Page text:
The financial position of the household sector is getting stronger.
Two measures of financial health, the debt service ratio and the financial obligations ratio, have steadily improved over the last several quarters. The household debt service ratio (DSR) is an estimate of the ratio of debt payments to disposable personal income. Debt payments consist of the estimated required payments on outstanding mortgage and consumer debt. The financial obligations ratio (FOR) adds automobile lease payments, rental payments on tenant-occupied property, homeowners' insurance, and property tax payments to the debt service ratio.
According to the Federal Reserve, the FOR is at 17.76 percent – its lowest level since the first quarter of 2001 when it was 17.72 percent. The DSR at the end of the third quarter was 12.85 percent. The last time it was this low was nine years ago, when it was 12.73 percent.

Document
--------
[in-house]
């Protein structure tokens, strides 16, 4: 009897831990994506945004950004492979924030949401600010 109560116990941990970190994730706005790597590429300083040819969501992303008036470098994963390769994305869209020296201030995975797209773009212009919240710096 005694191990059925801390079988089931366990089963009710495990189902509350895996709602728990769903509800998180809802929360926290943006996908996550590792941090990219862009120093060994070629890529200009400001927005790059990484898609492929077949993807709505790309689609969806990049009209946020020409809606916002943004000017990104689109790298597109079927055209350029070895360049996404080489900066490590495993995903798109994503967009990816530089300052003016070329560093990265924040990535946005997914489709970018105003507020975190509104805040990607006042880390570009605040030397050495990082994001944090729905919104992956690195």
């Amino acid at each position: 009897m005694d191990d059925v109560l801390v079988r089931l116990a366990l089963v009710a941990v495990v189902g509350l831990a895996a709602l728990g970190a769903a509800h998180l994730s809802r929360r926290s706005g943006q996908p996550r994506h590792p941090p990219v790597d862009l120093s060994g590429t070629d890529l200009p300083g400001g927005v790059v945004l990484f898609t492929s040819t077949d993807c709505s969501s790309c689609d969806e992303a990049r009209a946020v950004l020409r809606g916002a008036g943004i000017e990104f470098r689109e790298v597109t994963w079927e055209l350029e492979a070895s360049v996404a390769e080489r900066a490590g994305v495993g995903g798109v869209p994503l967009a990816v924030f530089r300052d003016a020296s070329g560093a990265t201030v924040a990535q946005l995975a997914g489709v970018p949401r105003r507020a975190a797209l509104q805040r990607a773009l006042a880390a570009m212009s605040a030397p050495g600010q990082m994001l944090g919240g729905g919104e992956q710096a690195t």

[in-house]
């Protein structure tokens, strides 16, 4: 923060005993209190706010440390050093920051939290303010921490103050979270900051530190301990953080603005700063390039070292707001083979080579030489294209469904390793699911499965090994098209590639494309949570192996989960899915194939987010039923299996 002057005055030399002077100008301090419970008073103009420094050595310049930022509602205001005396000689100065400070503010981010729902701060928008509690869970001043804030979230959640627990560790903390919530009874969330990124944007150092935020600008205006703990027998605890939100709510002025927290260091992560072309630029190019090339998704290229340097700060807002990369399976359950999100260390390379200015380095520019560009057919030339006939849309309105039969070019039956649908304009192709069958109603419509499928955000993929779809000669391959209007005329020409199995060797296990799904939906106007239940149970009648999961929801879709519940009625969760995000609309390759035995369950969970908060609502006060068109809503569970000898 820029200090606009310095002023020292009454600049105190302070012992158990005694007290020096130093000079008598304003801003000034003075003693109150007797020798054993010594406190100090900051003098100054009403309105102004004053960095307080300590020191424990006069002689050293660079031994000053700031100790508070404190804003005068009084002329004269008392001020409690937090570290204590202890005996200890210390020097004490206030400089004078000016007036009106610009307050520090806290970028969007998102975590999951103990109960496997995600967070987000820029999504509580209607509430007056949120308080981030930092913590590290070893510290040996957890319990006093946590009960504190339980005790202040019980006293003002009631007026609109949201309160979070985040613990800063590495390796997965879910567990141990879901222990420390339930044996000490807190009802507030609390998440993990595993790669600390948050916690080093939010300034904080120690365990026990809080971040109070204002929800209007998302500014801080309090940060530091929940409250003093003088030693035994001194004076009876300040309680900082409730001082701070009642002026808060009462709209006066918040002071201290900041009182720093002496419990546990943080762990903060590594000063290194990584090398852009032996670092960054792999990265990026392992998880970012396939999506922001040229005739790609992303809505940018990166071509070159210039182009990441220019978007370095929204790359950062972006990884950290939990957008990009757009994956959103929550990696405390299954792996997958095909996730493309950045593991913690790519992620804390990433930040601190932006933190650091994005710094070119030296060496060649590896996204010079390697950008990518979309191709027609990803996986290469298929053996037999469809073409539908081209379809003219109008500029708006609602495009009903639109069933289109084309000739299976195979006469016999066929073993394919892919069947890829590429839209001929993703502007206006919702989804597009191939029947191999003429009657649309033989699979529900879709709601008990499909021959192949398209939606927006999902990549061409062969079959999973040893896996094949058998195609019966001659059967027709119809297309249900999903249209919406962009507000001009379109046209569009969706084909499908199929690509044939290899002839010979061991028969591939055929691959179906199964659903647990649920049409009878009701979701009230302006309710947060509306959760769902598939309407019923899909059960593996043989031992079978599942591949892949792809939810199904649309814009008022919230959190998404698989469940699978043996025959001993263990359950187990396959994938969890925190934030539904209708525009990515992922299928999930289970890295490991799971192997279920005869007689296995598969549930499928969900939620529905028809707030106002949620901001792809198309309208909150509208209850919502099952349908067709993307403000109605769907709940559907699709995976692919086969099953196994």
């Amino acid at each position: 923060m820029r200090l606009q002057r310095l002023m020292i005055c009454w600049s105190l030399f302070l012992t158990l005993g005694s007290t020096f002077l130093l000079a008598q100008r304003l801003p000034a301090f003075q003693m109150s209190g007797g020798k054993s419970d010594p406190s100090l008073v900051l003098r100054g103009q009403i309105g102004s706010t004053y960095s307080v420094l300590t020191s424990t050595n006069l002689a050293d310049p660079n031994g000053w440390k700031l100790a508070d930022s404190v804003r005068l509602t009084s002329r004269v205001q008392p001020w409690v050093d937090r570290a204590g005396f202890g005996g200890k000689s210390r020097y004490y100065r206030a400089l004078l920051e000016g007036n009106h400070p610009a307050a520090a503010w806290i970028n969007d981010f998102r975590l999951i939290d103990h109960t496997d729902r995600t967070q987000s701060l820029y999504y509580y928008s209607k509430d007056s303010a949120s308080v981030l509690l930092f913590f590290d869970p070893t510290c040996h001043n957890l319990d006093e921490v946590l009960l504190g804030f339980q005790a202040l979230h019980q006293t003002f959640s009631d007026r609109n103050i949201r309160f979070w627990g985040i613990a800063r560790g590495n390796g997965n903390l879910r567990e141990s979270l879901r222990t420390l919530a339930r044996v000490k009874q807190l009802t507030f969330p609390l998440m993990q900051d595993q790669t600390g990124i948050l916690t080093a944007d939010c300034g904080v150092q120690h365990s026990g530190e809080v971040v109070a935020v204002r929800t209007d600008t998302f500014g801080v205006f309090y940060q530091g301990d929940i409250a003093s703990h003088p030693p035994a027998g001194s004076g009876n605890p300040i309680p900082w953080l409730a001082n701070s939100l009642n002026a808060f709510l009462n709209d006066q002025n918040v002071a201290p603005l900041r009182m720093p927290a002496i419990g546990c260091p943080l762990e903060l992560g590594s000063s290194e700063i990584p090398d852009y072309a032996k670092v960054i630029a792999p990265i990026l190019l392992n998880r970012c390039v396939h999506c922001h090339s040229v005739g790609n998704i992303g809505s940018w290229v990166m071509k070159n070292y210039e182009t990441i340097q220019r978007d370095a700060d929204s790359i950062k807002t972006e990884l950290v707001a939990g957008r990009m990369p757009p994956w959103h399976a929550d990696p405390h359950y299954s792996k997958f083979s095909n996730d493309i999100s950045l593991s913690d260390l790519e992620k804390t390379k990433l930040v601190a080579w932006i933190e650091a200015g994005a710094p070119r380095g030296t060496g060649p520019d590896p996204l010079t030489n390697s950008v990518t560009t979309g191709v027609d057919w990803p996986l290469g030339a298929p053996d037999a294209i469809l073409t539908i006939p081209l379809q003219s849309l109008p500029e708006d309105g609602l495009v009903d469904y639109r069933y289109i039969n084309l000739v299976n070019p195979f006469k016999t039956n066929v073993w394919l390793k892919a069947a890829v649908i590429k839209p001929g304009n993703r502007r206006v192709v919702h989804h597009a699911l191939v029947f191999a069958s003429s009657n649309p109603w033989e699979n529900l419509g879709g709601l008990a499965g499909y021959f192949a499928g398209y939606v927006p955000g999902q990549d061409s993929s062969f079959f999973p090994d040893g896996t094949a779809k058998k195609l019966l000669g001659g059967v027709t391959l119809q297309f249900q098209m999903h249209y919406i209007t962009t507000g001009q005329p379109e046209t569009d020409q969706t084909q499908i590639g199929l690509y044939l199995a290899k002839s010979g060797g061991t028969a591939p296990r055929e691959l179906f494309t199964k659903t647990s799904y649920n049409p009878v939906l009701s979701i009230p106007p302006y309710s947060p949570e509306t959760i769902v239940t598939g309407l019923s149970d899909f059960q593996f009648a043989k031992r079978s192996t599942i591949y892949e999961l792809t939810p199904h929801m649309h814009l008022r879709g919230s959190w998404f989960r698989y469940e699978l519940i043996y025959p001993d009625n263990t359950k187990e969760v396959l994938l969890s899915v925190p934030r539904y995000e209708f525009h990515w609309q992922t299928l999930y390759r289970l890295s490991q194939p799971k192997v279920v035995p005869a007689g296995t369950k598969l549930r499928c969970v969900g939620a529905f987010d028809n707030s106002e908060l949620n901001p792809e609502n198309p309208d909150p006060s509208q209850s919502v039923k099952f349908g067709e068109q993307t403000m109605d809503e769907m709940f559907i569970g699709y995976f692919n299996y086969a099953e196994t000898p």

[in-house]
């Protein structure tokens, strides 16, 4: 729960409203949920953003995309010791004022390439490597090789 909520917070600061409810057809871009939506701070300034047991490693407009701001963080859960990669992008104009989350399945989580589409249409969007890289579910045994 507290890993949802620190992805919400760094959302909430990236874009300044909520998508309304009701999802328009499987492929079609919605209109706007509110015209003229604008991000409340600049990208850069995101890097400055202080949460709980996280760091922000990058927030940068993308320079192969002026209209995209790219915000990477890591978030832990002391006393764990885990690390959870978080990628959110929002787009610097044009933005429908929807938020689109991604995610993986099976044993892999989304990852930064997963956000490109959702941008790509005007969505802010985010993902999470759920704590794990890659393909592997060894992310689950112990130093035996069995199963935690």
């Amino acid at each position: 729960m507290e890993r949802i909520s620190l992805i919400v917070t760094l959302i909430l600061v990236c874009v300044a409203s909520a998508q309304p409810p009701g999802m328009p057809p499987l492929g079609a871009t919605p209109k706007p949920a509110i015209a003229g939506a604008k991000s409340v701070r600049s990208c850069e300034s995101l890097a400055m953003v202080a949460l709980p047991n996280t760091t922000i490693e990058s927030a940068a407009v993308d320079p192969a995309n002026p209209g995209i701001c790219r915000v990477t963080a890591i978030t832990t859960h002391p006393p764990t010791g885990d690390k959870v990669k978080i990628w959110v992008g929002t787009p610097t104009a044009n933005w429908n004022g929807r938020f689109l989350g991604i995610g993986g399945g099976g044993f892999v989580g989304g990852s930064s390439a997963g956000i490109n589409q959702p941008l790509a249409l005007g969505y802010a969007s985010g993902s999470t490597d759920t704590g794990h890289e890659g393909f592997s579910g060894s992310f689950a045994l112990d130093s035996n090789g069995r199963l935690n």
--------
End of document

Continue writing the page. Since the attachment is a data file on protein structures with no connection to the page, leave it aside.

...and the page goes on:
The household sector still faces formidable headwinds in a weak job market. But these recent improvements with respect to servicing debts and other financial obligations – coupled with the news that household net worth is increasing – makes us more hopeful that consumers will step up their spending in the coming months.